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IBD Clinical Trials

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Call 858-657-5279

Ulcerative Colitis Trials | Crohn's Disease Trials

 

IBD Biobanks

UC San Diego Inflammatory Bowel Disease Center Patient Biobank

The purpose of this study is to establish a biobank of human blood, tissue and stool samples, images, and clinical data to be used in research intended to find out more about inflammatory bowel disease (IBD), especially Crohn’s disease and ulcerative colitis.

The biobank will allow scientists to perform future studies that may allow us to learn more about IBD in order to improve the care provided.

Patients must be 18 years of age and diagnosed with IBD by their provider.

Predicting Response to Medical Therapy in IBD

The purpose of this study is to understand why some patients with IBD clinically respond to TNF inhibitors and other patients with IBD do not respond to TNF inhibitors. Colonic biopsies and blood will be obtained from patients with a clinical response to TNF inhibitors and from patients without clinical response to TNF inhibitors

First, gene expression from TNF responders and non-responders will be compared to help identify predictors of who will respond to this therapy, enabling the development of tests that will help to predict which patients with IBD are likely to benefit from treatment with TNF inhibitors and which are not. Then, intestinal biopsies will be used to develop systems to test potential efficacy of new medications in order to identify potential therapies that may benefit patients not responding to conventional TNF inhibitors.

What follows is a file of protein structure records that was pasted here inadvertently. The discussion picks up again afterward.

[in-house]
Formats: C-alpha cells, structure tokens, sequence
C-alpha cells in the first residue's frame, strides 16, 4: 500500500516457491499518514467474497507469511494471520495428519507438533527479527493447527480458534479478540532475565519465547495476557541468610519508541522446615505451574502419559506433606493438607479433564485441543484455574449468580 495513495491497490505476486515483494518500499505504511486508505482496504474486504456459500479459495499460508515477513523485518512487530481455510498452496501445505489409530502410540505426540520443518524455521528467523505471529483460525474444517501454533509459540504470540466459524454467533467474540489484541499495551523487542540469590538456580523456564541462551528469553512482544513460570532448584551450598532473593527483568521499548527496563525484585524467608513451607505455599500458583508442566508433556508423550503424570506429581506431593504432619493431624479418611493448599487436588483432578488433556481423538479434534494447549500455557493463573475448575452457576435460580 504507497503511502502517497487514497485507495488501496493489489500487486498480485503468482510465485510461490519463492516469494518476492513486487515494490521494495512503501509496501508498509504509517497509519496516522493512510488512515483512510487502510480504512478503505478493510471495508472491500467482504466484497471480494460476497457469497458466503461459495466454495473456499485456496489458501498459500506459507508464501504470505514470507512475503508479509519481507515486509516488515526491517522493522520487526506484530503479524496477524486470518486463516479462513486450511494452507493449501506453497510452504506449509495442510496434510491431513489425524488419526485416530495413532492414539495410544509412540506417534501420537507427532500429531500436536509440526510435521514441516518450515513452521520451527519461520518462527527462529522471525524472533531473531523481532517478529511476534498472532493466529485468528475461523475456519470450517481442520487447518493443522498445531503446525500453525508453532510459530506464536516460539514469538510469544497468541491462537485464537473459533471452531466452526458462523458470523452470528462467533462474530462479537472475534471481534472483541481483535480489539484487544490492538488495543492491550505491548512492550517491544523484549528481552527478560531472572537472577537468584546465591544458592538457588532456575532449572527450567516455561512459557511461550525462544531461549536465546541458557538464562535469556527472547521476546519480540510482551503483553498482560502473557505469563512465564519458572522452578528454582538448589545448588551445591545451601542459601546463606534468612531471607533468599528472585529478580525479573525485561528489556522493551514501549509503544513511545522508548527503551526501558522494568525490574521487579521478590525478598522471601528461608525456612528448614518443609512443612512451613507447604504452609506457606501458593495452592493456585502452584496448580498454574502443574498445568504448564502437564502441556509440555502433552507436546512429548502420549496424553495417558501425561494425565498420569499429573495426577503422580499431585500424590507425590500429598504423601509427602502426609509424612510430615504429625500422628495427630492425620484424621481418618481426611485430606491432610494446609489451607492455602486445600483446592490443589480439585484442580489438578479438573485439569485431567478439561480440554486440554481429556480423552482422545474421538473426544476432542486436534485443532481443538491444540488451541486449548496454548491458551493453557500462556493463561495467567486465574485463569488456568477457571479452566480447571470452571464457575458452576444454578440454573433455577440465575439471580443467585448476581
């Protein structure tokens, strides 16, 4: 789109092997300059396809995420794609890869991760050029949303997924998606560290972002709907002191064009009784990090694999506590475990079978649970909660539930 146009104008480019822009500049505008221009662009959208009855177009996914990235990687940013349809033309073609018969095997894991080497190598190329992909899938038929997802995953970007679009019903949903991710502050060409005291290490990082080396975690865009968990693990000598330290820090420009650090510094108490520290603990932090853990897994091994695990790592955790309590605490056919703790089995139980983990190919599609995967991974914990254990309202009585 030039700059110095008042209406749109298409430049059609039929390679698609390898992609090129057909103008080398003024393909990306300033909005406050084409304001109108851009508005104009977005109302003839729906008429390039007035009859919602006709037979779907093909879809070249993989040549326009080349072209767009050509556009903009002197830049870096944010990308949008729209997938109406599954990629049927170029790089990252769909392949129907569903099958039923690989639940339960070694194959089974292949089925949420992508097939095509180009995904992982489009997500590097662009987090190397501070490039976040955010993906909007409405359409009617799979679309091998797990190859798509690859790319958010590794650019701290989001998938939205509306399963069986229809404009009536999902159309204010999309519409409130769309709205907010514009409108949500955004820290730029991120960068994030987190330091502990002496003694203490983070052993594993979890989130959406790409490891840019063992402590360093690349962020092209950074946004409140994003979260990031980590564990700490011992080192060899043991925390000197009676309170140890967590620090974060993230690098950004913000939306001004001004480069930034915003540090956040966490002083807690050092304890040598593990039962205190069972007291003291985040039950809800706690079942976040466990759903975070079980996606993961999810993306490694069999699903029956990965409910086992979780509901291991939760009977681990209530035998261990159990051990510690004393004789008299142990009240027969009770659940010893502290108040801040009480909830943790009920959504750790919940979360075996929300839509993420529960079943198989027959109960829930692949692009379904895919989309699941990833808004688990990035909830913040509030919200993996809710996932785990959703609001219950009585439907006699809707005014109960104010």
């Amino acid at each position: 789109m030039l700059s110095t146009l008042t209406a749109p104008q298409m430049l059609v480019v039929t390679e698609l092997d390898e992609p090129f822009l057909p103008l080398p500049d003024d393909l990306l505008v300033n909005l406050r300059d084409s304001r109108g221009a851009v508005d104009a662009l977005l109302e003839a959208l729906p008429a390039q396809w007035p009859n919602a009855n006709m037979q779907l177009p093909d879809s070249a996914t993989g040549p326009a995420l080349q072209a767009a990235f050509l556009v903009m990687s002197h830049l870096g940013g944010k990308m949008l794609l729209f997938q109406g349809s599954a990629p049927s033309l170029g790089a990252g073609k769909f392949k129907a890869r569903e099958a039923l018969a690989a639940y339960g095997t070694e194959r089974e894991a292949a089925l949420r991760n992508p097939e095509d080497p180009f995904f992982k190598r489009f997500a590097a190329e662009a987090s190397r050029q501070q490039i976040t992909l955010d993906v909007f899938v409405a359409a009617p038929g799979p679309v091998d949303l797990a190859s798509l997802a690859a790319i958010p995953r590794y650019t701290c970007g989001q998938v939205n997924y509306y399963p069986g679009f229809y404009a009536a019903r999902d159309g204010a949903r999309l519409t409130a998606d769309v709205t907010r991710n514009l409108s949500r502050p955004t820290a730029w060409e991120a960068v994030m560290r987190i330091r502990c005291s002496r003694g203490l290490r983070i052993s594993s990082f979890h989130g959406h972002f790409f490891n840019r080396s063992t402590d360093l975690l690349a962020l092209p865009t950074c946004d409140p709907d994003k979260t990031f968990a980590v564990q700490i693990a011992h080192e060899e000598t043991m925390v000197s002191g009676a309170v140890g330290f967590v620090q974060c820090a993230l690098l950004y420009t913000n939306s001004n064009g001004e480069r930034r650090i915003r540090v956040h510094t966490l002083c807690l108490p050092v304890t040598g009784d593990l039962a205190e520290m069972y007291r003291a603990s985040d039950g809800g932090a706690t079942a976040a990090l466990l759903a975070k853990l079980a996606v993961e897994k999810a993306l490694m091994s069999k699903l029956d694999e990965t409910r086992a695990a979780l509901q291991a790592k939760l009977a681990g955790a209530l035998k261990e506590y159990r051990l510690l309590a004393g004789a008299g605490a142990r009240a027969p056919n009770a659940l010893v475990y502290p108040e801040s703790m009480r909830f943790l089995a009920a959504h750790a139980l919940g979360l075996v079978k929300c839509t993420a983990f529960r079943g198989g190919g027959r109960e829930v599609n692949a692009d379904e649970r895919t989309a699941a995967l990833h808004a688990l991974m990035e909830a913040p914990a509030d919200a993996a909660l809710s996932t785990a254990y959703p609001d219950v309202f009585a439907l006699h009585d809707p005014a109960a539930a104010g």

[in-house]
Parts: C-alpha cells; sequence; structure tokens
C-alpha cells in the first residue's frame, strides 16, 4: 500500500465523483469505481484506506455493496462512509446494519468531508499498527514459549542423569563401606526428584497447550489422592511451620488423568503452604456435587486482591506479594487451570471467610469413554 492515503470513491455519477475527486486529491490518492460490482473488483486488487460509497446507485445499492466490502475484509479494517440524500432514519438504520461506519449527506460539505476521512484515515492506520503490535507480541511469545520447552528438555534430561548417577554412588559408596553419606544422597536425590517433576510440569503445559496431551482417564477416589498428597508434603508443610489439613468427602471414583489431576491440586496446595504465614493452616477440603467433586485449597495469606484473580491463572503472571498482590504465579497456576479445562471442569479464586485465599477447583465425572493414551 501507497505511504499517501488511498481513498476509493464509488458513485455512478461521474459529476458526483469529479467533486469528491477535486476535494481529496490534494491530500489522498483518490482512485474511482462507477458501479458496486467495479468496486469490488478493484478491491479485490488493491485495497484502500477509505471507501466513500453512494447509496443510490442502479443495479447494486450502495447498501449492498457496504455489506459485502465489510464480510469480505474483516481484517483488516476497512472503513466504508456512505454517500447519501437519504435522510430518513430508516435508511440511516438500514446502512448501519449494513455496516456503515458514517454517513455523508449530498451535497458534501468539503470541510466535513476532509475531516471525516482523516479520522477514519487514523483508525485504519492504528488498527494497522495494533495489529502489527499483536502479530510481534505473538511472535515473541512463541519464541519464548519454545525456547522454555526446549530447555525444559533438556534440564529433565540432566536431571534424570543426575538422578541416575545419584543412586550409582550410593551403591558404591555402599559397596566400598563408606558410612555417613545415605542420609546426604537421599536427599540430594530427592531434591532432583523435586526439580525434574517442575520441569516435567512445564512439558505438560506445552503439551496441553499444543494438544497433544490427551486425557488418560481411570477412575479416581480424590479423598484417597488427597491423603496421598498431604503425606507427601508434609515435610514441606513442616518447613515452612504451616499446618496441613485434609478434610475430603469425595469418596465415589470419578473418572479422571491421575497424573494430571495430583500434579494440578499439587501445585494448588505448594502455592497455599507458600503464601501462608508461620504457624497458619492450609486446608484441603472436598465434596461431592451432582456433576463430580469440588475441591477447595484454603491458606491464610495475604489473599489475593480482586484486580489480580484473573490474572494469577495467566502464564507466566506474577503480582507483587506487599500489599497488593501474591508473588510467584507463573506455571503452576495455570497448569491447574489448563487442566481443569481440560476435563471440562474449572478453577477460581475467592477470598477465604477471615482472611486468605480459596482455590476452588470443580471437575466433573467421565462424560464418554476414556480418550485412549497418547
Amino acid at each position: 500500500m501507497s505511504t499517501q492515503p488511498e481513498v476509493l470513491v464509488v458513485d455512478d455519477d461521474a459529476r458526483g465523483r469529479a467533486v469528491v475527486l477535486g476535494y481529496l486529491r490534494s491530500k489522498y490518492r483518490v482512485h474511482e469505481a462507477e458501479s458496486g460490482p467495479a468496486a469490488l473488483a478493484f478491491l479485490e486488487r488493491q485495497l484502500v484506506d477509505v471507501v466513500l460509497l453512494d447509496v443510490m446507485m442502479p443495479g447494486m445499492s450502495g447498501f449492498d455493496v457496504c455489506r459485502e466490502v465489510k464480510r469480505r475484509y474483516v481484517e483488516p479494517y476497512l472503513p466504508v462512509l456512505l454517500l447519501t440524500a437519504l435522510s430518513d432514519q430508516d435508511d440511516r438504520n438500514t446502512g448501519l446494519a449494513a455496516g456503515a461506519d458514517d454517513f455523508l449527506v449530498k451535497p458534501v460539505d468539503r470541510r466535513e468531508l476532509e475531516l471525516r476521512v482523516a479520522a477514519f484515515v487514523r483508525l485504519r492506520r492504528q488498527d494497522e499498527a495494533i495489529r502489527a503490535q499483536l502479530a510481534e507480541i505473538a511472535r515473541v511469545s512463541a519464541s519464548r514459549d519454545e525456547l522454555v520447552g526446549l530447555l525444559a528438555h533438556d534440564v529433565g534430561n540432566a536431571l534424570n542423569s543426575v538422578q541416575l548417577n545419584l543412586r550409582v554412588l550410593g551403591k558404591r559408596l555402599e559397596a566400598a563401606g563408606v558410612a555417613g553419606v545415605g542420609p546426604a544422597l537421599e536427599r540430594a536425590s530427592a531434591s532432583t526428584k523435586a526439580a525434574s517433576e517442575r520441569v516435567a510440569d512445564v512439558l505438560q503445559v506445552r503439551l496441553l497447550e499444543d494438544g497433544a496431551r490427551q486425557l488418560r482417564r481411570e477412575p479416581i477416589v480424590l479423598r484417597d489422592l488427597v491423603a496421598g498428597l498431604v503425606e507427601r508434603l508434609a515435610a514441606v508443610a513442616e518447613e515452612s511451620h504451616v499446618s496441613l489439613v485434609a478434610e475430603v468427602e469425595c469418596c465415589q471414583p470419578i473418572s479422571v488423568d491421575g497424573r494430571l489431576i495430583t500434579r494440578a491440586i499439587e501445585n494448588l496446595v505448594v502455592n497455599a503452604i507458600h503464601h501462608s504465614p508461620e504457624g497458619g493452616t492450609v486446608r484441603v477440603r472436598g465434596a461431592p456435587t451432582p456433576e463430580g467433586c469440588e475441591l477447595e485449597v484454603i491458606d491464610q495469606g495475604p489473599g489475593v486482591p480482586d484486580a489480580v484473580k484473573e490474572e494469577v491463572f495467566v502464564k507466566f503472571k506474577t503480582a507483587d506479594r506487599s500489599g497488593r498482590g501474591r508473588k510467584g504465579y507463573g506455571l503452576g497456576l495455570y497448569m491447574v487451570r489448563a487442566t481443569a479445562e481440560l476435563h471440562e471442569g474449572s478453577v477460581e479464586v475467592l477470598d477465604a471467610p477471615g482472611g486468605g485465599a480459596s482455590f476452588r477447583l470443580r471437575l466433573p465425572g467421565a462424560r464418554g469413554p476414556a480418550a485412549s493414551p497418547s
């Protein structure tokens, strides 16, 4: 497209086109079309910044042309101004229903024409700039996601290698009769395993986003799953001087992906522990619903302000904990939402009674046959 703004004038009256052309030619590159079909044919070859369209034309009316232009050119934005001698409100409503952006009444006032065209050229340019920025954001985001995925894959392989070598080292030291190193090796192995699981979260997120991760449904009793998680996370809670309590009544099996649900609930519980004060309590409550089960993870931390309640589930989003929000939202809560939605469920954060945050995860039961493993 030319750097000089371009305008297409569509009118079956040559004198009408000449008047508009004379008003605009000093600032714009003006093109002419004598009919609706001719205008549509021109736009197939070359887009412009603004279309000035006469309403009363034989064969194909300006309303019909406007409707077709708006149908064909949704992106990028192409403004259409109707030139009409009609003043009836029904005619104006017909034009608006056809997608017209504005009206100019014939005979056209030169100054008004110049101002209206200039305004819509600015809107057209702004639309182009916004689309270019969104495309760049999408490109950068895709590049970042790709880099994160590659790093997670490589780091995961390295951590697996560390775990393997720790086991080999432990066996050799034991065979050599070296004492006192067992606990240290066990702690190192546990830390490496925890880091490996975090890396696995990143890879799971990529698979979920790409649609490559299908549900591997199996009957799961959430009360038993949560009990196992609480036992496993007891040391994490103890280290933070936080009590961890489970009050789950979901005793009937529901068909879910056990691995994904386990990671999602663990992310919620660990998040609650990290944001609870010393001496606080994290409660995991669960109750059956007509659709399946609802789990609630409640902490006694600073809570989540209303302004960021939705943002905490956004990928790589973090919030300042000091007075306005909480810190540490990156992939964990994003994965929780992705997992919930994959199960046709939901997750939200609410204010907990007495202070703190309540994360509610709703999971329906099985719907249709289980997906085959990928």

This biobank study is conducted in collaboration with Takeda California.

FIT: Fecal immunochemical testing for quantifying disease activity in ulcerative colitis and Crohn’s disease: Identifying a ‘FIT for purpose’ clinical end-point)

Ulcerative colitis (UC) is a chronic condition of the lower intestines, or colon. It is associated with episodes of swelling and inflammation of the colon, which result in abdominal pain and bloody diarrhea. Currently, physicians rely heavily on performing colonoscopy to determine the severity of disease and most appropriate treatment. Colonoscopy is however, an invasive test and can sometimes be associated with an increased risk for complications requiring surgery. Fecal immunochemical testing, or FIT, is a lab based test that measures the amount of blood in a patients stool. Currently, FIT is used as an alternative to colonoscopy for colon cancer screening. Bloody diarrhea is one of the most common symptoms in UC and measuring the amount of blood in the stool may help determine how inflamed the colon is. FIT could therefore potentially be used as an alternative to colonoscopy for determining the severity of inflammation and most appropriate treatment. We plan to perform a research study where we test stool prior to colonoscopy with FIT and determine if FIT results correlate well with colonoscopy findings. The information from this study will help determine if FIT can be used as an alternative to colonoscopy in UC.